Fred Nielson was twenty-six years old and Christina Marie Schmidt was twenty-one when they married on 08 March 1890 before the Justice of the Peace in Yankton, Yankton County, South Dakota.1 Both Fred and Christina had emigrated from Denmark as children, and for more than fifteen years their families had been neighbors as they farmed less than a mile from each other in eastern Bon Homme and western Yankton counties in southeastern South Dakota.2 Whether the couple first became acquainted as children or young adults is not known, but their first known photograph together, their wedding portrait, survives today.
In the photograph, Christina stands in a heavy skirt and bodice, perhaps wool, with contrasting velvet panels on the high collar, cuffs, and bodice. Her hair is styled without the frizzled bangs that she wore a few years prior, and is instead swept smoothly off her forehead. A horizontal pin at her throat appears to match the pin worn in the earlier photograph. She rests one hand on the shoulder of her husband, who is seated. Fred wears a three-piece suit that is rather tightly fitted, as well as a white collared shirt and tie. A watch chain affixed to his vest is also visible. Fred’s hair has been combed and parted neatly, and he sports a small mustache.
Posed before a painted backdrop of a pastoral scene that doesn’t quite reach the floor, the husband and wife look directly at the camera. Both sturdy, fair-haired Scandinavians, their expressions are serious as was typical in portraits of this era. Although this image is a photocopy, it can be assumed that the original portrait was a cabinet card, a style of photograph mounted on card stock emblazoned with the photographer’s emblem that was popular at the end of the nineteenth century.
Fred and Christina (Schmidt) Nielson would go on to welcome nine children into their family and would live to celebrate twenty-eight years of marriage together.3
Copyright © 2018 Melanie Frick. All Rights Reserved.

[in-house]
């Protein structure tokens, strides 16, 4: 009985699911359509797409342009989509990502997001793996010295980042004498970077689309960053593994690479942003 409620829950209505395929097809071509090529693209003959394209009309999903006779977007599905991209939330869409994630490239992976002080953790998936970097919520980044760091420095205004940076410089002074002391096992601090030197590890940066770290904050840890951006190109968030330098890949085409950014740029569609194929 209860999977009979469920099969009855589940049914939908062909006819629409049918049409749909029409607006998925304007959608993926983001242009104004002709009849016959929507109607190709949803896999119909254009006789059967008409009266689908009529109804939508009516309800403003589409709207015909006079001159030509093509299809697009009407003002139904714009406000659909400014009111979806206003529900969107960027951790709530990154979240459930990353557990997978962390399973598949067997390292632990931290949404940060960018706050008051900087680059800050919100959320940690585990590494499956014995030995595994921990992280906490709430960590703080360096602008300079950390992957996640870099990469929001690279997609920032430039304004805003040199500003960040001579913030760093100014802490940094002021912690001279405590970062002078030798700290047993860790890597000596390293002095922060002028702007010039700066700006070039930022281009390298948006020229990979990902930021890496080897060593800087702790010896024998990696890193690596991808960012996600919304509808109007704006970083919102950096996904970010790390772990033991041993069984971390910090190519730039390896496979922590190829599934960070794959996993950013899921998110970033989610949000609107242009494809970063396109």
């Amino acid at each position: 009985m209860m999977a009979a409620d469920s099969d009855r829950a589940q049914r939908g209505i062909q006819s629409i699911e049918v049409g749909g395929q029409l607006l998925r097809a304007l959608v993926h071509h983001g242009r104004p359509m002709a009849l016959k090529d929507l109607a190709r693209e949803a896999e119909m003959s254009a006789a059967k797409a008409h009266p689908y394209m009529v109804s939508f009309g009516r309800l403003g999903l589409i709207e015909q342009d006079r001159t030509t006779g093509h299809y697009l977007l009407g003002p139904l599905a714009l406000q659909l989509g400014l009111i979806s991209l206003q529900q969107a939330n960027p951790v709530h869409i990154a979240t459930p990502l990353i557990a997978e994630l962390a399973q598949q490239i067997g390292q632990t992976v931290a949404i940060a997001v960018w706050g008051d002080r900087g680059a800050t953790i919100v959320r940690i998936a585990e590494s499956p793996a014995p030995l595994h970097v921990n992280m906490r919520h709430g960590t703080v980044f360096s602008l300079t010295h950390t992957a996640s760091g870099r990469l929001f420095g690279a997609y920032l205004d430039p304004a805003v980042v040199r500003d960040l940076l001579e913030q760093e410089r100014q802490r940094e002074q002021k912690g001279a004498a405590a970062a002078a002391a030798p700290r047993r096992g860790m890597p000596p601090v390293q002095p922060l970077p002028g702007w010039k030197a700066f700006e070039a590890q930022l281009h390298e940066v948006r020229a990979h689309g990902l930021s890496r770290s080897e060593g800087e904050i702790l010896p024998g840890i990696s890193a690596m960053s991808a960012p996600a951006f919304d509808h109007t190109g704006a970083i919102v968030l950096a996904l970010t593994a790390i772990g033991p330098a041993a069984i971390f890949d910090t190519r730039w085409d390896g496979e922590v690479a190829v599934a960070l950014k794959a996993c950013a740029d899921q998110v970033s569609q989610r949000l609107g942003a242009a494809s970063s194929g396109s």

1 “Danmark Kirkebøger, 1484-1941,” digital image, FamilySearch (www.familysearch.org : 07 March 2018), Frederik Nielsen, birth, 15 January 1864, Rigsarkivet, København, “Danmark Kirkebøger, 1484-1941,” digital image, FamilySearch (www.familysearch.org : 07 March 2018), Christiane Marie Schmidt, birth, 11 October 1868, Rigsarkivet, København, and Certificate of Marriage, Fred Nielson and Christina M. Smith, Yankton, South Dakota, 08 March 1890; Adam Family; privately held by Melanie Frick, 2018.
2 1880 U.S. census, Yankton County, Dakota Territory, population schedule, Township 93 Range 57, enumeration district (ED) 111, p. 5 (handwritten), dwelling 40, family 40, Fred Olson; digital image, Ancestry.com (http://www.ancestry.com : accessed 07 March 2018), citing National Archives microfilm publication T9, roll 115, and 1880 U.S. census, Bon Homme County, Dakota Territory, population schedule, Township 93 Range 58, enumeration district (ED) 96, p. 18 (handwritten), dwelling 40, family 40, Christina Smith; digital image, Ancestry.com (http://www.ancestry.com : accessed 07 March 2018), citing National Archives microfilm publication T9, roll 111.
3 “Fred Nelson,” Tabor [South Dakota] Independent, 31 October 1918, p. 1, col. 3; South Dakota State Historical Society.
A wonderful story. I always look forward to your blogs. You definitely have a gift for writing!
Later this month three of us are gathering at Steve’s home in Mpls to share our findings about the Chicoines. Jeanette Borich a descendent of Marc’s brother will be there. I think you have had contact with her.
I haven’t made any exciting “find” in any of my trees for awhile.
I have lost two cousins this past month, both my age. One a Chicoine and one my favorite 1st cousin in my mother’s family.
On Mar 8, 2018 9:32 AM, “Homestead Genealogical Research” wrote:
Melanie Frick posted: “Fred Nielson was twenty-six years old and Christina Marie Schmidt was twenty-one when they married on 08 March 1890 before the Justice of the Peace in Yankton, Yankton County, South Dakota.1 Both Fred and Christina had emigrated from Denmark as children, “
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